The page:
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Don’t Act Like A Victim (Even If You Are)

Note: Please note that there are true victims, i.e., people who — through no fault of their own — have been abused, injured, maimed, or otherwise wronged. True victims come in all shapes and sizes, walks of life, locations, nationalities, ethnicities, religions, and preferences. This post is not an attempt to belittle or degrade them in any way. Instead it will describe the differences between the ways that people can and do respond to circumstances beyond their control.

A man goes out for a leisurely hike in the mountains just outside of town one beautiful morning, something he enjoys and does quite often. He obeys all the rules and stays on the trail. Unfortunately, he accidentally falls into a deep hole that was obscured by falling branches and leaves. Bruised and scraped up, he finds it difficult to climb back out. He is understandably frustrated at the bad luck that has befallen him and wonders, “Why me?” The very real pain from the fall is something that deserves attention, but his bigger problem is being stuck in the hole.

Holding a one-man pity party occupies him for a few minutes but the novelty wears off quickly. Other people pass by the top of the hole and call down to him. The fellow hikers sympathize with him and agree that he’s had some bad luck. They even ask if he’d like some help and he accepts their condolences and some food and water, but he refuses to have them pull him out. He enjoys the pity of those who find him in those conditions and he has no compelling reason to go anywhere else.

In fact, all the attention is kind of nice. Being a stranded, injured hiker is much more fun than being anonymous back in town. Each time he recounts the terrible event, the description becomes more vivid, detailed, and scary. Everyone seems to be able to identify with his predicament on some level because hey, who hasn’t had some bad luck?

Those who pass by are confused at the man’s reluctance to accept help, especially when none of them would want to trade places with him in the dark, dirty hole. The trouble is that people figuratively choose to stay in the hole all the time!

Why does that choice seem so attractive? Usually (whether they realize it or not) it’s because they think they stand to somehow benefit from victim status. Maybe, like the man in the story, it means new-found attention and sudden interest. Book sales, radio interviews, and TV appearances are much more compelling if there’s a personal interest story that sparks emotion and grabs headlines.

Another benefit that people expect is special treatment as a result of their — real or perceived — misfortune. Such treatment can take many forms and may come from family, friends, fellow citizens, coworkers, private/public institutions, or local/state/federal governments.

Other people secretly like being a victim because it offers a convenient excuse for any of a number of shortcomings. If something happened to me, and it was beyond my control, it follows (the logic goes) that I’m somehow no longer responsible for my behavior. The way I am and act are a result of whatever tragic event(s) took place. Feel sorry for me and excuse basically anything I do!

Were society to adopt the kind of “moral relativism” that would be required to properly contextualize each person’s actions, it would dramatically alter the way our justice system works. Murderers who grew up knowing only the violence of the streets would have to receive lighter sentences than those from better neighborhoods, simply because it’s all they ever knew. How could any reasonable person expect something different from someone so obviously disadvantaged and emotionally scarred? (Especially compared to someone who made the same mistake but knew much better.)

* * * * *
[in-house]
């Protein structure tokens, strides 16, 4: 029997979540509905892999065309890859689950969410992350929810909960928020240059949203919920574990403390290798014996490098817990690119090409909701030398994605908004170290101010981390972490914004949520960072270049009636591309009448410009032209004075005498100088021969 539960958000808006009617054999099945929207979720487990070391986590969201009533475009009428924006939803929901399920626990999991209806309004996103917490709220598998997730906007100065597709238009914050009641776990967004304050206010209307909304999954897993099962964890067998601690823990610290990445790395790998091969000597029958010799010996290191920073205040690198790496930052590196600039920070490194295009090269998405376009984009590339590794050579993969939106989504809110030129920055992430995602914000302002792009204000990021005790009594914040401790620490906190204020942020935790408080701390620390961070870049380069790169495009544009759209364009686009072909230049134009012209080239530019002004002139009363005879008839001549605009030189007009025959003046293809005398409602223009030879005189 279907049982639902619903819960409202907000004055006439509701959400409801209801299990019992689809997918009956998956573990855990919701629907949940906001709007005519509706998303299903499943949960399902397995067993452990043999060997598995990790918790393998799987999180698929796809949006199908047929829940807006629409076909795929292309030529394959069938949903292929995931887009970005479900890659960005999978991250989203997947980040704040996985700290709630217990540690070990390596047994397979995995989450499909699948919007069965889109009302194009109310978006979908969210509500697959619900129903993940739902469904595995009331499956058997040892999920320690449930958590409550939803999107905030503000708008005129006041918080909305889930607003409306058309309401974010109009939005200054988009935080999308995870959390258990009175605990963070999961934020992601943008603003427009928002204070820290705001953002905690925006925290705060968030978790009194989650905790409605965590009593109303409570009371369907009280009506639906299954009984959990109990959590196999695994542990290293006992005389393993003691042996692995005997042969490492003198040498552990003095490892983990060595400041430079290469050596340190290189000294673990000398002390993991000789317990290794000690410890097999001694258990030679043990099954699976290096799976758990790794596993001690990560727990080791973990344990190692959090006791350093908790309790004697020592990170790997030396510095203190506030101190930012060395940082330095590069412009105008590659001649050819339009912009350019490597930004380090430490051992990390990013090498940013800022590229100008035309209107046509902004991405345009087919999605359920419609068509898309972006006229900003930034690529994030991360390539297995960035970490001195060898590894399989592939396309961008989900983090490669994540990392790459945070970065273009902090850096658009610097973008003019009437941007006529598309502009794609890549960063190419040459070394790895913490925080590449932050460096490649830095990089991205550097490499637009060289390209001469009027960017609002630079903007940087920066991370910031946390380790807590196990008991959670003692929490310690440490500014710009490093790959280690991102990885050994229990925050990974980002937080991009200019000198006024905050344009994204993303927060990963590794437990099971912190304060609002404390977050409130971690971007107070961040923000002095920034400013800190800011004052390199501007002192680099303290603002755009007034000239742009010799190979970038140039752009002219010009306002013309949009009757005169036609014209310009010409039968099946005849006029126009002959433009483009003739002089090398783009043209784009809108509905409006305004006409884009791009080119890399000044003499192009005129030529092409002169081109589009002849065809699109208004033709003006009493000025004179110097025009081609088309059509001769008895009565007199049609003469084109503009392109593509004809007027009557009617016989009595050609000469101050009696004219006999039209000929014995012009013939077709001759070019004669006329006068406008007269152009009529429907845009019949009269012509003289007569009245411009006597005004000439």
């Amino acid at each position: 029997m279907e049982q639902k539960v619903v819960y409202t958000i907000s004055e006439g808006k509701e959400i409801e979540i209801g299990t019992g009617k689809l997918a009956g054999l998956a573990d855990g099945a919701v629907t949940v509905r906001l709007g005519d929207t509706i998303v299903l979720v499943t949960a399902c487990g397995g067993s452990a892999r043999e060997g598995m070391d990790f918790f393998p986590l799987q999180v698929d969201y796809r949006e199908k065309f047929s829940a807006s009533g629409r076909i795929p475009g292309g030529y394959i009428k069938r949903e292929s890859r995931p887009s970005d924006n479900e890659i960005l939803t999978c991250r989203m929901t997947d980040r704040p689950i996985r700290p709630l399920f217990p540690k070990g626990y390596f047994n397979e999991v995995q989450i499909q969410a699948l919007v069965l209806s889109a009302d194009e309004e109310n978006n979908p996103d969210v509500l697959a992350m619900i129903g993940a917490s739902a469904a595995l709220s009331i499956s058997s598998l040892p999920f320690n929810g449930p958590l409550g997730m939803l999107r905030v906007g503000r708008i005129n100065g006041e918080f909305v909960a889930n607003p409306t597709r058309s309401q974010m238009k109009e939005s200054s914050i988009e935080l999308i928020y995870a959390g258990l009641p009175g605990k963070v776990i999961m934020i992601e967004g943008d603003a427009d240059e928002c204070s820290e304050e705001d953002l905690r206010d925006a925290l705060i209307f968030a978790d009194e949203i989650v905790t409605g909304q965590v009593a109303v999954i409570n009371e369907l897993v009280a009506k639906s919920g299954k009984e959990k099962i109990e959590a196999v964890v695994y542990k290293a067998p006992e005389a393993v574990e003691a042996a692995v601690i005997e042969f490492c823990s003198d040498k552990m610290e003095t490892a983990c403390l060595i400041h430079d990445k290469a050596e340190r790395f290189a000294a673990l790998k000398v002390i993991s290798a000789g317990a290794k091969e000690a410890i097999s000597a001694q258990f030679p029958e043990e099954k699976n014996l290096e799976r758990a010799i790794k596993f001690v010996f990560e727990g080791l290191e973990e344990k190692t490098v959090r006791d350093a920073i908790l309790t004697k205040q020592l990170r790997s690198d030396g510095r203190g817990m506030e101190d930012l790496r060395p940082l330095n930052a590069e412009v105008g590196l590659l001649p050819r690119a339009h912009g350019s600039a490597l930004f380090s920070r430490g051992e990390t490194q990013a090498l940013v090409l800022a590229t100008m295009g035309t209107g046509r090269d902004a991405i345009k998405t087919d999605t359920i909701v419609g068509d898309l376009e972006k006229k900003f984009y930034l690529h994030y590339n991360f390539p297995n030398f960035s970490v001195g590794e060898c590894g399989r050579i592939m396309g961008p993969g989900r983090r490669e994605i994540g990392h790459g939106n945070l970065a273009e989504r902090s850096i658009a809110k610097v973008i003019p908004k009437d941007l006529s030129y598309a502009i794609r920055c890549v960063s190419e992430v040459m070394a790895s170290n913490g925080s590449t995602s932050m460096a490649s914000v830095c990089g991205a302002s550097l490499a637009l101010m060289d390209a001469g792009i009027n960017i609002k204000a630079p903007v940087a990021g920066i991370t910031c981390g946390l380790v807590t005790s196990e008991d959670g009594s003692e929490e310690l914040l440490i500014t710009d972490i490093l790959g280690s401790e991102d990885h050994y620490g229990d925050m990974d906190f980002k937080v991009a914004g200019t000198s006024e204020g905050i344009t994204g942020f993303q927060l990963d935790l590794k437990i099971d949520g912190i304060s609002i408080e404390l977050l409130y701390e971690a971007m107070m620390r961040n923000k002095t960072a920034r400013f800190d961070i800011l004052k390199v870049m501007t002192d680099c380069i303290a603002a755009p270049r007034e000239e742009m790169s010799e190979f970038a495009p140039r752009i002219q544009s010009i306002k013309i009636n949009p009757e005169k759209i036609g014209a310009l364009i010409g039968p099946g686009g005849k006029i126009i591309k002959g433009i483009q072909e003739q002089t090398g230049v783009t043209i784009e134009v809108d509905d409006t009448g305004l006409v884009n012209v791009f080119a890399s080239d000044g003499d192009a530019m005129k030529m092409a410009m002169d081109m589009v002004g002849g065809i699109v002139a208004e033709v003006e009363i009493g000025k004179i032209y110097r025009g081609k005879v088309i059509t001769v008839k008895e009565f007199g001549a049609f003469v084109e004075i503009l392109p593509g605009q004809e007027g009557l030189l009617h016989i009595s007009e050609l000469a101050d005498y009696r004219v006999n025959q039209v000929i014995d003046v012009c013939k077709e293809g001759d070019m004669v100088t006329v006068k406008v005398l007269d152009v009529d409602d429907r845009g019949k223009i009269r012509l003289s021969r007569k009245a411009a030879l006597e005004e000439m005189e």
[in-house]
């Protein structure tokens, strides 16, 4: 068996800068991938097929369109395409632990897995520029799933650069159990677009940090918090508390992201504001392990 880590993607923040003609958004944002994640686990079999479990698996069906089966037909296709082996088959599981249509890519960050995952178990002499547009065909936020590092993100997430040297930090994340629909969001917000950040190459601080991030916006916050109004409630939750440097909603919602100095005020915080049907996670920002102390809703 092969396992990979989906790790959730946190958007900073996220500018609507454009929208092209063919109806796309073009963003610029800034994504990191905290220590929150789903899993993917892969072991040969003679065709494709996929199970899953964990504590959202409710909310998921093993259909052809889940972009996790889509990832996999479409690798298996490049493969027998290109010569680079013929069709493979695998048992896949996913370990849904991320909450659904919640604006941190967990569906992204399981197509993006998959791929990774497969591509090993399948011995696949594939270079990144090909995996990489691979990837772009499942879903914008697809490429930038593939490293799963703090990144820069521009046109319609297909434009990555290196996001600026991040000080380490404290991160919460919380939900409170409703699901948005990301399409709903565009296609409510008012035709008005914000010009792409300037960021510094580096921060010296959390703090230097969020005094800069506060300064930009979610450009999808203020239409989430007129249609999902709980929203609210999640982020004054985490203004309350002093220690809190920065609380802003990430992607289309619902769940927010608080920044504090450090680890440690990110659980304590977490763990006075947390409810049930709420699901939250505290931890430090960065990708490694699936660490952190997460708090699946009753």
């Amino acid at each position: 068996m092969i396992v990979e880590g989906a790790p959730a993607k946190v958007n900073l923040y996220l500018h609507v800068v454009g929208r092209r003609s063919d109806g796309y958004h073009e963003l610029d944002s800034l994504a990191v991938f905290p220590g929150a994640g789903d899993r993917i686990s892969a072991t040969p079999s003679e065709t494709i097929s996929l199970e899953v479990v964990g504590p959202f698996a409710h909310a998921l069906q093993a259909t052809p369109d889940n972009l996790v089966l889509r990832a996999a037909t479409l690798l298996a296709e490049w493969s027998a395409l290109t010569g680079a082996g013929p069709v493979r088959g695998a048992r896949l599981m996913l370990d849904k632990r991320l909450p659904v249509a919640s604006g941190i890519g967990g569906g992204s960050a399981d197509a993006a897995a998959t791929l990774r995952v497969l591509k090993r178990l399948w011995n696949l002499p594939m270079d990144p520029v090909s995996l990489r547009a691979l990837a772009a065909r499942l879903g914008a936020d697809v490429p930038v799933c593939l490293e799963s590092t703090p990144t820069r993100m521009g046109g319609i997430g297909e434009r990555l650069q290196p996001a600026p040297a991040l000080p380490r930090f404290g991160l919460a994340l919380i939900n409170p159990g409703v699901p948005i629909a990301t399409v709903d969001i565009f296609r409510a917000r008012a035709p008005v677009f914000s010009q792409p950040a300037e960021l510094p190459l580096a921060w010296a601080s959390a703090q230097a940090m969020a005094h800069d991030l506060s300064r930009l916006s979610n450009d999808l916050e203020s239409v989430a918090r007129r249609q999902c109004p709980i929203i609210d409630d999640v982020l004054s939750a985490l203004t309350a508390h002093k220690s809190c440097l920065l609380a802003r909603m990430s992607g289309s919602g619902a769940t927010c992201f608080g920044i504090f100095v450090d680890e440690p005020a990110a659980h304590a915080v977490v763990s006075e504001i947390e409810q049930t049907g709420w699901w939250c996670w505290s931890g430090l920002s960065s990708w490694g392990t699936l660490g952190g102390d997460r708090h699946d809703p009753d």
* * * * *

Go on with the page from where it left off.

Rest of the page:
In reality, those of us who are capable of rational thought always control our response, even when it wasn’t our choices that led to the misfortune.

If I get in a car accident due to someone else’s mistake, is it productive to spend all my time complaining about what I’ve gone through? Should I subject everyone I encounter to an unsolicited, lengthy rendition of the whole sordid story? Am I not justified in being angry, sad, disappointed, and vindictive?

Whether or not a feeling or action is justified usually depends on a person’s perspective. Even if I am legitimately justified in having any of those emotions, there are better ways of handling the situation.

In some way everyone is a victim of an injustice, some greater than others. But does acting like one really help you in any way? Does wallowing in misery and self pity move you forward or help you overcome whatever obstacles may stand in your way? Does expecting special treatment from others empower you to effect the necessary changes and keep you in control of what happens?

To express the thought succinctly in a less formal way: Yeah, that sucks. So what are you going to do about it?

The hiker in the hole would be well-served to find a way out. He might then look for ways to prevent other people from suffering in the same way, or help those who do. He might use his experience to avoid making the same mistake again. However, he’ll eventually need to go on hikes again and put the past event behind him. If he doesn’t go, he effectively gives up control over important areas of his life that he had previously enjoyed.

I’ve found that being presented with unfortunate circumstances provides an opportunity for active decision making and personal growth. Rising above injury (or injustice) and the tendency to claim victim status is the most effective way for me to get through the situation and come out stronger on the other side. I’m the only person who has the ability to do that in my life, even when it seems easier to stay in the hole and complain.

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